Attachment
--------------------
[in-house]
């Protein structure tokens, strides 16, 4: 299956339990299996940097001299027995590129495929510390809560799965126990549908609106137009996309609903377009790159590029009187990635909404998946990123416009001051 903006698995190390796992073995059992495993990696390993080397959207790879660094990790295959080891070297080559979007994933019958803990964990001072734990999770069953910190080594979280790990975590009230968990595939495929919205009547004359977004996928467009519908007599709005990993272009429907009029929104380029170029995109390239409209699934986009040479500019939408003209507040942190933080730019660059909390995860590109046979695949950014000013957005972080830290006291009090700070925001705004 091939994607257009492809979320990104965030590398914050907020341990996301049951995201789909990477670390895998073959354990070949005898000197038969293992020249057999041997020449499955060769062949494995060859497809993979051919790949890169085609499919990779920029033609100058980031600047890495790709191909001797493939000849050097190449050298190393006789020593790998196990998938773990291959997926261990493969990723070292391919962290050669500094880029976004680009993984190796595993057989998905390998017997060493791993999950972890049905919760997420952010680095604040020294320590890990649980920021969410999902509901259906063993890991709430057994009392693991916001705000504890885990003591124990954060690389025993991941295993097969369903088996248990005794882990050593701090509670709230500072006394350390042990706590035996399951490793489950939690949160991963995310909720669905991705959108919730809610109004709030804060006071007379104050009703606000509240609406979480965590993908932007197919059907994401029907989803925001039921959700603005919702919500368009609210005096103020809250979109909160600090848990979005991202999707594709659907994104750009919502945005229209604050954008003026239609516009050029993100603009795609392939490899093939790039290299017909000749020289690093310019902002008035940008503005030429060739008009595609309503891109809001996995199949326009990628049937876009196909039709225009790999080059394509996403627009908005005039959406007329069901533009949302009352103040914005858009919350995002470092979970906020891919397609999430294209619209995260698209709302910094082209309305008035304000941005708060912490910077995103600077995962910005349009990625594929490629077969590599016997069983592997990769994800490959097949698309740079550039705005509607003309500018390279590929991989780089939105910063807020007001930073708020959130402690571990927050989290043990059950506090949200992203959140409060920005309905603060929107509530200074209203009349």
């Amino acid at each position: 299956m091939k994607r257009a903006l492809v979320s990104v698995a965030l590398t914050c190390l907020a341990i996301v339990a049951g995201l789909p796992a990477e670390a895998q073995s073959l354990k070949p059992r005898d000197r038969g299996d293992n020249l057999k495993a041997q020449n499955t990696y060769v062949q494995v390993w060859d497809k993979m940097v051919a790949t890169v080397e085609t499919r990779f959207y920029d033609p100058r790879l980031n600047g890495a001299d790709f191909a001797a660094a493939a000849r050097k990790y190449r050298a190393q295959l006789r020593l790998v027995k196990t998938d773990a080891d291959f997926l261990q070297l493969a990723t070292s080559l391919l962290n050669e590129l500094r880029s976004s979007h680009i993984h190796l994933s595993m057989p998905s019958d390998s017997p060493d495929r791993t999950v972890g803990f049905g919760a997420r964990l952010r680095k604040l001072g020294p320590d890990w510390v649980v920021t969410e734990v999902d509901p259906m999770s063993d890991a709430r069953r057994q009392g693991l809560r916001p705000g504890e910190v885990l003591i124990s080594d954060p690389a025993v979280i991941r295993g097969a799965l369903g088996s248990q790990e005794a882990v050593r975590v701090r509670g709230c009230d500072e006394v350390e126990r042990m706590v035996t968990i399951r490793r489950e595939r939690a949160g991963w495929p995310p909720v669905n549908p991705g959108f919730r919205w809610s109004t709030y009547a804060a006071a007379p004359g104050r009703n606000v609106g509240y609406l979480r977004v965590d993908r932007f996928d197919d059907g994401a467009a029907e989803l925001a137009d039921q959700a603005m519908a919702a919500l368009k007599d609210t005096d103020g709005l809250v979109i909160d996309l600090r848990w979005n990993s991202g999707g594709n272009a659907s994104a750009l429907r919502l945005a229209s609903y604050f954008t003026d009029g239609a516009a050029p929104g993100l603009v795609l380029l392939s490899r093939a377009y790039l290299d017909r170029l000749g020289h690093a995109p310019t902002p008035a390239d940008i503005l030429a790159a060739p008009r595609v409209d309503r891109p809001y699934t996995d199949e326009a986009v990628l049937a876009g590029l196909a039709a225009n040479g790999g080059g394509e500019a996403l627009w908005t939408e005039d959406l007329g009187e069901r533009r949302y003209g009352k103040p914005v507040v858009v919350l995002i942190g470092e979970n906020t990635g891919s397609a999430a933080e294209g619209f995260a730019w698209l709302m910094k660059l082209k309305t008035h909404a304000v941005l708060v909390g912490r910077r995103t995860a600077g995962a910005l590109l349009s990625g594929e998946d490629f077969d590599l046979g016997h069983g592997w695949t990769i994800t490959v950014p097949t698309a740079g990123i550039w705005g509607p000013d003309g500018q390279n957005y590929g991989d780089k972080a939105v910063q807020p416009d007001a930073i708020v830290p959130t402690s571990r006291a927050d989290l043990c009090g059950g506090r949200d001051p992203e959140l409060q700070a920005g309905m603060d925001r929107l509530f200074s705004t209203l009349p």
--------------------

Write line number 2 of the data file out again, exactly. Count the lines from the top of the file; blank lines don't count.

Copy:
């Protein structure tokens, strides 16, 4: 299956339990299996940097001299027995590129495929510390809560799965126990549908609106137009996309609903377009790159590029009187990635909404998946990123416009001051 903006698995190390796992073995059992495993990696390993080397959207790879660094990790295959080891070297080559979007994933019958803990964990001072734990999770069953910190080594979280790990975590009230968990595939495929919205009547004359977004996928467009519908007599709005990993272009429907009029929104380029170029995109390239409209699934986009040479500019939408003209507040942190933080730019660059909390995860590109046979695949950014000013957005972080830290006291009090700070925001705004 091939994607257009492809979320990104965030590398914050907020341990996301049951995201789909990477670390895998073959354990070949005898000197038969293992020249057999041997020449499955060769062949494995060859497809993979051919790949890169085609499919990779920029033609100058980031600047890495790709191909001797493939000849050097190449050298190393006789020593790998196990998938773990291959997926261990493969990723070292391919962290050669500094880029976004680009993984190796595993057989998905390998017997060493791993999950972890049905919760997420952010680095604040020294320590890990649980920021969410999902509901259906063993890991709430057994009392693991916001705000504890885990003591124990954060690389025993991941295993097969369903088996248990005794882990050593701090509670709230500072006394350390042990706590035996399951490793489950939690949160991963995310909720669905991705959108919730809610109004709030804060006071007379104050009703606000509240609406979480965590993908932007197919059907994401029907989803925001039921959700603005919702919500368009609210005096103020809250979109909160600090848990979005991202999707594709659907994104750009919502945005229209604050954008003026239609516009050029993100603009795609392939490899093939790039290299017909000749020289690093310019902002008035940008503005030429060739008009595609309503891109809001996995199949326009990628049937876009196909039709225009790999080059394509996403627009908005005039959406007329069901533009949302009352103040914005858009919350995002470092979970906020891919397609999430294209619209995260698209709302910094082209309305008035304000941005708060912490910077995103600077995962910005349009990625594929490629077969590599016997069983592997990769994800490959097949698309740079550039705005509607003309500018390279590929991989780089939105910063807020007001930073708020959130402690571990927050989290043990059950506090949200992203959140409060920005309905603060929107509530200074209203009349």